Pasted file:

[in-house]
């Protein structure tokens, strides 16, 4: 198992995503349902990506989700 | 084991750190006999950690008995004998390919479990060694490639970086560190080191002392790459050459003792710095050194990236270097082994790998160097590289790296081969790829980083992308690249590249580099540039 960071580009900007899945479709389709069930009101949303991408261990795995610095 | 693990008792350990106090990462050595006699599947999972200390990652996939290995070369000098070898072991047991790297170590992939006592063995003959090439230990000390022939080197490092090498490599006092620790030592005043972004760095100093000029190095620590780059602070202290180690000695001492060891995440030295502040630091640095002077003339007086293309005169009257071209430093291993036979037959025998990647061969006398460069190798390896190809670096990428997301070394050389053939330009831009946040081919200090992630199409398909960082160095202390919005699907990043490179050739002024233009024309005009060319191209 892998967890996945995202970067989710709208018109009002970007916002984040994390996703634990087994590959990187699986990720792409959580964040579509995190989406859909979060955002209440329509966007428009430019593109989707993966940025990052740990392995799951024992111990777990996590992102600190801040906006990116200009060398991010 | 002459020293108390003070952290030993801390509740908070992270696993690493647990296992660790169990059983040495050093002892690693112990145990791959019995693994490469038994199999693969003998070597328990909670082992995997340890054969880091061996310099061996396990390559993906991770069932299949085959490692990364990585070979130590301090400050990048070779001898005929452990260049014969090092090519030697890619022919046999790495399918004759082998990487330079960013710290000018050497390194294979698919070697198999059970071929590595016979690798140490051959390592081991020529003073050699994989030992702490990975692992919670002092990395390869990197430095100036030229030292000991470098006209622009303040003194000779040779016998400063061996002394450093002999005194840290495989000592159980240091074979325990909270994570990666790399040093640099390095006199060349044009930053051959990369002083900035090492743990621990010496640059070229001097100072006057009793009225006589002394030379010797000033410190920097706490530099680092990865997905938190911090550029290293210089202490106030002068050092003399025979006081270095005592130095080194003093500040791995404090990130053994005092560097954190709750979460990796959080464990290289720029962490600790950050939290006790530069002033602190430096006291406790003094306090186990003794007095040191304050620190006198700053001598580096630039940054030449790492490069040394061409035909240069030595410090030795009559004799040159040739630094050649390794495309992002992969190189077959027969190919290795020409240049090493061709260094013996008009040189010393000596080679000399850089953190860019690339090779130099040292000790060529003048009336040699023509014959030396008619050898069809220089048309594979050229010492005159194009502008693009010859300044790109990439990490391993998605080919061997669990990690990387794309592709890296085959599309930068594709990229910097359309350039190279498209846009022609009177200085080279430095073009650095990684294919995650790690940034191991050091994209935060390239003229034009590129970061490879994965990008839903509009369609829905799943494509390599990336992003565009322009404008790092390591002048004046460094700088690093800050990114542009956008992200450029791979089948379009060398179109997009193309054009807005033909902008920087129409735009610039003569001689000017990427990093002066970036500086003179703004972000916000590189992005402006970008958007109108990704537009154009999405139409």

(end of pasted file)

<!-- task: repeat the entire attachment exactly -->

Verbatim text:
[in-house]
């Protein structure tokens, strides 16, 4: 198992995503349902990506989700 | 084991750190006999950690008995004998390919479990060694490639970086560190080191002392790459050459003792710095050194990236270097082994790998160097590289790296081969790829980083992308690249590249580099540039 960071580009900007899945479709389709069930009101949303991408261990795995610095 | 693990008792350990106090990462050595006699599947999972200390990652996939290995070369000098070898072991047991790297170590992939006592063995003959090439230990000390022939080197490092090498490599006092620790030592005043972004760095100093000029190095620590780059602070202290180690000695001492060891995440030295502040630091640095002077003339007086293309005169009257071209430093291993036979037959025998990647061969006398460069190798390896190809670096990428997301070394050389053939330009831009946040081919200090992630199409398909960082160095202390919005699907990043490179050739002024233009024309005009060319191209 892998967890996945995202970067989710709208018109009002970007916002984040994390996703634990087994590959990187699986990720792409959580964040579509995190989406859909979060955002209440329509966007428009430019593109989707993966940025990052740990392995799951024992111990777990996590992102600190801040906006990116200009060398991010 | 002459020293108390003070952290030993801390509740908070992270696993690493647990296992660790169990059983040495050093002892690693112990145990791959019995693994490469038994199999693969003998070597328990909670082992995997340890054969880091061996310099061996396990390559993906991770069932299949085959490692990364990585070979130590301090400050990048070779001898005929452990260049014969090092090519030697890619022919046999790495399918004759082998990487330079960013710290000018050497390194294979698919070697198999059970071929590595016979690798140490051959390592081991020529003073050699994989030992702490990975692992919670002092990395390869990197430095100036030229030292000991470098006209622009303040003194000779040779016998400063061996002394450093002999005194840290495989000592159980240091074979325990909270994570990666790399040093640099390095006199060349044009930053051959990369002083900035090492743990621990010496640059070229001097100072006057009793009225006589002394030379010797000033410190920097706490530099680092990865997905938190911090550029290293210089202490106030002068050092003399025979006081270095005592130095080194003093500040791995404090990130053994005092560097954190709750979460990796959080464990290289720029962490600790950050939290006790530069002033602190430096006291406790003094306090186990003794007095040191304050620190006198700053001598580096630039940054030449790492490069040394061409035909240069030595410090030795009559004799040159040739630094050649390794495309992002992969190189077959027969190919290795020409240049090493061709260094013996008009040189010393000596080679000399850089953190860019690339090779130099040292000790060529003048009336040699023509014959030396008619050898069809220089048309594979050229010492005159194009502008693009010859300044790109990439990490391993998605080919061997669990990690990387794309592709890296085959599309930068594709990229910097359309350039190279498209846009022609009177200085080279430095073009650095990684294919995650790690940034191991050091994209935060390239003229034009590129970061490879994965990008839903509009369609829905799943494509390599990336992003565009322009404008790092390591002048004046460094700088690093800050990114542009956008992200450029791979089948379009060398179109997009193309054009807005033909902008920087129409735009610039003569001689000017990427990093002066970036500086003179703004972000916000590189992005402006970008958007109108990704537009154009999405139409």